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Thread: Six Foods Making Americans FAT!

  1. #31
    czb
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    Quote Originally Posted by witchcurlgirl View Post
    No, I've been eating Brown Cow since I was a kid (late 70's). I used to love the cream top, now it's too rich for me. I think it was originally an upstate NY brand before going west. Since they were bought by Stonyfield I see the Stonyfield label much more, but you still see the Brown Cow here sometimes, it depends on the store. Dannon owns both of them now.
    really?? i NEVER saw brown cow when i lived back there. i agree about the cream top, too rich for me.

  2. #32
    Elite Member witchcurlgirl's Avatar
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    ^Yes, I don't think they had big distribution, more of a health food store brand than a supermarket brand when I first started eating it.
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  3. #33
    Gold Member VeraGemini's Avatar
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    Quote Originally Posted by Grimmlok View Post
    One thing I've noticed about the states is that compared to Canada, the food quality is SO much lower. Everything tastes like awful cafeteria food, I find it hard to get a good meal anywhere. I'm not talking fast food joints either, I'm talking sit down restaurants where decent food should be served... it's not. It's this barely passable slop. Bleh.
    You're just going to the wrong restaurants in the US. The only real differences between Canadian and USA fare I ever noticed were just regional cuisine things. (And the potato chips, but I suppose that's a type of "regional cuisine thing" too )

  4. #34
    Elite Member Novice's Avatar
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    i see what you are saying, but novice and grimmlok are right, the UK/Can health authorities do not allow rGH but i'm not sure if that also applied to food for export.

    and grim, if you go to places like friday's or cheesecake factory, yeah, the food quality may not be great, but we have so many non-chain restaurants where the food quality is awesome! and not all are expensive.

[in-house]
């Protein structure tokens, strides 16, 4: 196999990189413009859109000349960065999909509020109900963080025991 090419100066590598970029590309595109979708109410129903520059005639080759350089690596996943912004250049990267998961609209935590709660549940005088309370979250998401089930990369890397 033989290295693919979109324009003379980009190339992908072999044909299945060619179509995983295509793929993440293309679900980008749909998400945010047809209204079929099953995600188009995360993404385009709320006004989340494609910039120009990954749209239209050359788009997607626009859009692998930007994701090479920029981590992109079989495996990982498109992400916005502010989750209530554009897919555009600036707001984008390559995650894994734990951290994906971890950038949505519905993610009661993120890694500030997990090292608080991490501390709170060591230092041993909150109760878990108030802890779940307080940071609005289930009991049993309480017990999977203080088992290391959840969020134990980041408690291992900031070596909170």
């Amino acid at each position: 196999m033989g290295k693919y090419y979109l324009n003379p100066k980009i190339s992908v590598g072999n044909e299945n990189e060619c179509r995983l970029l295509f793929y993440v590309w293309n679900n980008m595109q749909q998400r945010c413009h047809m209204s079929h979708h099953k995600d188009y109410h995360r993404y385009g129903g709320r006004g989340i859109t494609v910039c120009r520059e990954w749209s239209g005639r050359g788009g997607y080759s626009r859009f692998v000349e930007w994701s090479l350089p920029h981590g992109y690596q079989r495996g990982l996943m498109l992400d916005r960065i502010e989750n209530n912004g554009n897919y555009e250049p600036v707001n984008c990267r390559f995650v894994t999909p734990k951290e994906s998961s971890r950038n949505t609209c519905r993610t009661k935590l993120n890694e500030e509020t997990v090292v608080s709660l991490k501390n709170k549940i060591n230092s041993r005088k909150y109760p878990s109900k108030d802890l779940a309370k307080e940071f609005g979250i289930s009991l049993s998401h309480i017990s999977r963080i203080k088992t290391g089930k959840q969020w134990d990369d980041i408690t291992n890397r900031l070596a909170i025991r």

You're right CZB, There are strict laws that regulate food production regardless if it's for export or local consumption. There are also strict laws that prevent some US grown products hitting the EU markets.

    That's not to say that we don't/can't produce cheap nasty foods ourselves!
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  5. #35
    Elite Member Tiny Pixie's Avatar
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    And people wonder why I'm vegetarian

    Seriously, it seems awfully difficult to me to get decent meat to eat, you've got to make sure cows weren't given steroids, antibiotics, food containing ground animal corpses, genetically modified corn or wheat or whatever - and then people lecture me about how complicated it must be for me to feed and how necessary meat is for us?
    They gotta be kidding me !
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  6. #36
    Elite Member Novice's Avatar
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    Tiny Pixie - you're in France? The UK & France has the same food laws as they're EU-wide...
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    Elite Member MohandasKGanja's Avatar
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    Quote Originally Posted by Tiny Pixie View Post
    And people wonder why I'm vegetarian

    Seriously, it seems awfully difficult to me to get decent meat to eat, you've got to make sure cows weren't given steroids, antibiotics, food containing ground animal corpses, genetically modified corn or wheat or whatever - and then people lecture me about how complicated it must be for me to feed and how necessary meat is for us?
    They gotta be kidding me !
    Food containing animal corpses was a big problem and is still playing out (in terms of who may be infected and who isn't) in certain European countries.

  8. #38
    Elite Member Novice's Avatar
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    And there is legislation in place, Europe-wide, to prevent that happening again. However, how do you account for the life-long vegetarians who got CJD?
    It's not like I know what I'm talking about since I work for the Govt & work with this legislation everyfuckingday, instead of sitting on a different continent spouting bollox about something I know nothing about.


    Why not turn your-all knowing critical eye to the salmonella outbreak in eggs that had to be recalled US-wide 2 months ago? Or the amount of growth hormones in your meats, or the antibiotics in your foods, oestrogen in water, do I need to mention any more? A large number of these problems do NOT occur in the EU.
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  9. #39
    Elite Member MohandasKGanja's Avatar
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    It's possible for lifelong vegetarians to develop CJD, but that could also be because bovine material can be found in insulin, cosmetics and even vaccines, which a vegetarian might take, while avoiding the actual eating of meat. Of the 166 deaths of CJD in Britain, apparently they were assessed to be an unfamiliar variant of the CJD that had historically been found among human populations. Below is the Wiki entry mentioning the use of the remains of dead cattle to feed other cattle (in Britain), which helped spread the disease among cattle.